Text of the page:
I had no idea where I was going so I chose the first right turn figuring I was now circumambulating the outer perimeter of the mosque. From blood and guts to souvenirs, the transition was instantaneous. The crowd got worse though and it was tough to move, dodging the scooters, bicycles and pedal-cabs. I was sure I was going to catch the leading edge of a cart frame square in the leg but I kept my wits about me and avoided a trip to the hospital. I finally made it out of this street and found myself on the same crowded street I abandoned the night before. I wasn’t quite what to do so I headed back to the Drum Tower figuring I’d reset my baseline and try again. The guidebook said I should walk up the street I was standing on and take the first left, so I did and found myself right back where I had gotten to on my own although this time noticing a sign the said “ Great Mosque”. I really didn’t want to wade back into the chaos I’d just escaped but I wanted to find it so I did. The book said “a few more steps” and it wasn’t that at all. In fact had my sixth travel sense not kicked in, I never would have found it at all. I happened to stop at the end of a covered alley that led who knows where back into the warren and decided to take it. More vendors along here although this crowd was selling the traditional junk of China – tee shirts, belts, watches, luggage and North Face jackets. They all spoke the common tongue, “Hey Mister, you come and take a look, tee shirts?” and I walked past smiling and saying “I don’t want them” in Chinese. A voice behind me through me a curve ball though – a young woman in a traditional Muslim headscarf started mocking me with “Me you qian”, the standard second line of the harried tourist, “I don’t have any money.” I guess she’d heard it a thousand times before and I’m not surprised given the crap she was trying to sell. She followed me for a short way before laughing and giving up.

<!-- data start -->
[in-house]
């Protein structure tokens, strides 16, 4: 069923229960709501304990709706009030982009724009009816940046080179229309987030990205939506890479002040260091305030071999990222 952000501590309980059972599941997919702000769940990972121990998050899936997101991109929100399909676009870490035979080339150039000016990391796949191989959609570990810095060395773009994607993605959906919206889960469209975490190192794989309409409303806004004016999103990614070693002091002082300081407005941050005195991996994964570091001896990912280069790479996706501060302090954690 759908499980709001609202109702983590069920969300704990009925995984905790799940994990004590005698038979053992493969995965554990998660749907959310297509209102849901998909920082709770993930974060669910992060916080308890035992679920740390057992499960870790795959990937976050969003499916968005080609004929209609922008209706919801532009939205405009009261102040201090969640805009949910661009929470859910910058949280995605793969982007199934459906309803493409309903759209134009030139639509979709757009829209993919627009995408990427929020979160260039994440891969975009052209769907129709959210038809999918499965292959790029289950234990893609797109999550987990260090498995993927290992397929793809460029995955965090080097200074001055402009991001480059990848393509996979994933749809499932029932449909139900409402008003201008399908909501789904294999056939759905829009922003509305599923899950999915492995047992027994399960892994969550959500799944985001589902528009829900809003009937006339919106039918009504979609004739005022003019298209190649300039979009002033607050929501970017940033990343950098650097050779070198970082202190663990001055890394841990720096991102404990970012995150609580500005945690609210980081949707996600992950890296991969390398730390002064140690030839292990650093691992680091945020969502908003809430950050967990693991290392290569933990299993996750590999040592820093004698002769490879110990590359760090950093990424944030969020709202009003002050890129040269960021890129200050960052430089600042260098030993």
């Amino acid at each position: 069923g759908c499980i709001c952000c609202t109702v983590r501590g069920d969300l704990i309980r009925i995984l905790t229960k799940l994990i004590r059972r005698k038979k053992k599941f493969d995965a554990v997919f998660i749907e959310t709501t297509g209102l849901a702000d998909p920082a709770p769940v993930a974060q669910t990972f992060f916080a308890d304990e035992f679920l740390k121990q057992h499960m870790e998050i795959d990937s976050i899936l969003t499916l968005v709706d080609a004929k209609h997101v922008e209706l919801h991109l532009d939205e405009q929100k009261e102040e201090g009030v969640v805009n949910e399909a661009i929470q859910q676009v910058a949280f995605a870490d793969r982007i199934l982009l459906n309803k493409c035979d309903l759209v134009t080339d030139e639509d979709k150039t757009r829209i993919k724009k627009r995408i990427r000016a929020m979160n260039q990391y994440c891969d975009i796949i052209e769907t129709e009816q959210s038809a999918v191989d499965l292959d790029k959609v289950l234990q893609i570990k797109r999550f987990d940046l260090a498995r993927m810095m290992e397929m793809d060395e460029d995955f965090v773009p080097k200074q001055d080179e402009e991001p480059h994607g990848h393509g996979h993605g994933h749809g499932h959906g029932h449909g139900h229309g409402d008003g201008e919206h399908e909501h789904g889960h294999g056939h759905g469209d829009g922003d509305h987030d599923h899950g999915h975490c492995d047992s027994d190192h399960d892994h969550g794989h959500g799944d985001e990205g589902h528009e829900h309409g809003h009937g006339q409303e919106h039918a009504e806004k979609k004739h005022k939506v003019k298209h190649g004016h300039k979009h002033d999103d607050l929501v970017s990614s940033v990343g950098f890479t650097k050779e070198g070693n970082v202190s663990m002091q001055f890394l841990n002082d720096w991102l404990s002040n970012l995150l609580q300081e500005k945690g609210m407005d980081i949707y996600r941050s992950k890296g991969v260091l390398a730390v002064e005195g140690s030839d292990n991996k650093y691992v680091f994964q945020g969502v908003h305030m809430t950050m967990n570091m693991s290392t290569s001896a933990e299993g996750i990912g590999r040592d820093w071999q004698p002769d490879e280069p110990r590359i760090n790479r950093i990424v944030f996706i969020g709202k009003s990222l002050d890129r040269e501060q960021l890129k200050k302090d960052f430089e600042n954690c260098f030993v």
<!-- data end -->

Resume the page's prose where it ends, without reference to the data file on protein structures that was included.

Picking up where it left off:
At the end of that little retail hell stood the mosque, first built in 742 AD and rebuilt and refurbished during the Song, Yuan, Ming and Qing Dynasties. Unlike mosques elsewhere in Asia, this one is unique in being built in traditional Chinese palace style architecture. Even the minaret is a pagoda.
The details of the place were unique and interesting and the quiet was very nice after the mess outside the walls but overall it was a bit of a letdown. I took some pictures here and there and volunteered to take a group shot of a family that was taking turns taking pictures of each other. I counted down in Chinese just like I always do and the young woman, in traditional dress and probably about 20 corrected my pronunciation of the word for “2” as it seems I had rolled my “r” too much to her liking. She did this in perfect English; I said it properly for her and followed with be telling her my Chinese was not that good. She walked away laughing. The highlight of the place was the grand prayer hall, closed to infidels but with doors open, though which you could see countless blue and white prayer rugs, each stained from generations of heads being pressed down on them in sublimation to their god. Overhead a sign in bold Arabic script drove home the point that China ended at that doorstep.